Narrated by Penn Jillette of illusionist duo Penn & Teller fame, the documented experiment moves along at a brisk pace, and despite seeming like an odd choice for a narrator, Penn never strays from being pleasantly conversational. Actually, it’s less surprising considering the magician’s healthy skepticism tends to balance out Tim’s almost unhealthy optimism. While not necessarily for everyone, there is an addictive quality to what is being filmed that should win over more than just art aficionados. What he obsesses over, we become obsessed with too, as we want to see the finished result. Instead of ostracizing those unfamiliar with Vermeer and the craft itself, Penn’s narrative, along with Tim’s enthusiastic ramblings, are just general enough so as to clue everyone in on what they need to know. And while it avoids condescension, some patience may be required of those well-versed in the medium as they may find a little bit of retread in the simplistic presentations.

Tim Jenison may be a bit of an oddball, but he may also have experienced his breakthrough. His epiphany with the mirrors appears to be less of an invention and more of a rediscovery of a centuries-old technology. His ability to recreate the elaborate oil-on-canvas piece serves as potentially the most convincing bit of evidence that this could have been the method Vermeer relied on in his day. However, without any documentation on the man no one can know for certain.

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4-0Recommendation: Though obscure, this documentary is chock-full of fascinating insight and personality. Tim Jenison is one interesting character and it is good to have met him. For anyone with the slightest interest in art, I highly HIGHLY suggest Tim’s Vermeer. Lightweight, informative and humorous to boot, it’s a quirky little gem that deserves international exposure. The discoveries made herein need to be made more public.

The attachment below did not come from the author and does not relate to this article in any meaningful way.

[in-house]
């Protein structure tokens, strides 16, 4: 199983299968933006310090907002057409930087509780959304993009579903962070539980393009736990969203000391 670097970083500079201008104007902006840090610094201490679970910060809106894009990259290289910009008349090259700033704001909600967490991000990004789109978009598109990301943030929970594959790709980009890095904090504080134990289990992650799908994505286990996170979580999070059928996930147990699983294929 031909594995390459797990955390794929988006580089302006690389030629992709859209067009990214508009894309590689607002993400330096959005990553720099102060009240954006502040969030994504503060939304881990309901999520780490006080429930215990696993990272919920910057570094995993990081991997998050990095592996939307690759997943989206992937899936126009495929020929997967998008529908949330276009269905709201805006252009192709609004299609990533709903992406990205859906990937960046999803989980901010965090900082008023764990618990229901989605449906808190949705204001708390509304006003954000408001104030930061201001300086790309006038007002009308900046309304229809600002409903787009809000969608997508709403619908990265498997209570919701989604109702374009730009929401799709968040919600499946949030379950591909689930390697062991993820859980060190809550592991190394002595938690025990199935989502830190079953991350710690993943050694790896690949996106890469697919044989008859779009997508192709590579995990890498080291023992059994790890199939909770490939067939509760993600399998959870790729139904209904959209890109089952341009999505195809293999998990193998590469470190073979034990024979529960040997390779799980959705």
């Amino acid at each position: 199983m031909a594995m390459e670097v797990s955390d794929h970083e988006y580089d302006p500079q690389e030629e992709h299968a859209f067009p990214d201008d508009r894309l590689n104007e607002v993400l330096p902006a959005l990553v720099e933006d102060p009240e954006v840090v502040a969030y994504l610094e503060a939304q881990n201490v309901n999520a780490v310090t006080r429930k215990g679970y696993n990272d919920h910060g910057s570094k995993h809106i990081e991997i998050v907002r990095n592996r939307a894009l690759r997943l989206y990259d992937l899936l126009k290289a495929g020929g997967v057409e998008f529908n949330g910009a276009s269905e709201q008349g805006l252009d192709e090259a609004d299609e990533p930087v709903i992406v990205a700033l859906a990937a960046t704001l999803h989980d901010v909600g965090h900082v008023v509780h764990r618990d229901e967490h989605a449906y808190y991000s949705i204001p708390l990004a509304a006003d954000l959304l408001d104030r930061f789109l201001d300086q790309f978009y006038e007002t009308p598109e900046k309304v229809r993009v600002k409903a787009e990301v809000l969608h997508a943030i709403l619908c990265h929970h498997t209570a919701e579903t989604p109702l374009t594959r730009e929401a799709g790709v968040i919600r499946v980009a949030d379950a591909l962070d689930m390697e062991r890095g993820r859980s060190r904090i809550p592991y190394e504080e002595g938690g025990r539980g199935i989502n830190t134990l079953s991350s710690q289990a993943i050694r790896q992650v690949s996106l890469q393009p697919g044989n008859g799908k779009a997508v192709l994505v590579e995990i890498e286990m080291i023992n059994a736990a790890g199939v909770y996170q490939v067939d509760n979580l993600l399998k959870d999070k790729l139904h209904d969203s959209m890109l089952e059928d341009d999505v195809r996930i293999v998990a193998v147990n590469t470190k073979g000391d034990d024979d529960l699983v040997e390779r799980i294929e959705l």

Rated: PG-13

Running Time: 80 mins.

All content originally published and the reproduction elsewhere without the expressed written consent of the blog owner is prohibited.

Photo credits: http://www.impawards.com; http://www.imdb.com 

TBT: Forgetting Sarah Marshall (2008)

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I love the TBT of this week. Few contemporary flicks seem to really be able to pull off the right amount of raunchiness and sentimentality. Most end up being too much of one or the other, which isn’t to dismiss them as ‘bad’ films, per se, but it just seems a large number of films in the rom-com genre favor sensation over sensibility. In other words, rom-coms typically are forgettable experiences. But when these kinds of films err on the side of being more ‘sensible’ — in terms of actually caring about the plights of their characters and finding a satisfactory conclusion for him/her/them — an entirely new experience emerges and we get movies that make us think twice about things.

Today’s food for thought: Forgetting Sarah Marshall

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Release: April 18, 2008

[DVD]

Poor Peter. He’s just been dumped by his Red Carpet-worthy girlfriend, Sarah Marshall (Kristen Bell) — the star of a raunchy and ridiculous murder-mystery T.V. series, Crime Scene: Scene of the Crime. At first, Peter (Jason Segel) shows some sense of emotional fortitude when he first hears the news from her when he claims he wants to hear what her reasons are and what he can do to make her stay. Then he becomes naked and everything falls to pieces when he learns of the real reason — “the other guy” reason — and thus, the opening shot of the film.

Segel goes from starring in hit T.V. shows to writing his first (hit) film with Forgetting Sarah Marshall, a romantic comedy that tells of a man who’s just been heartbroken and doesn’t see any point in trying to date again anytime soon. . . that is, until the next amazing girl (Mila Kunis) walks into his life and changes his outlook for the better, forever.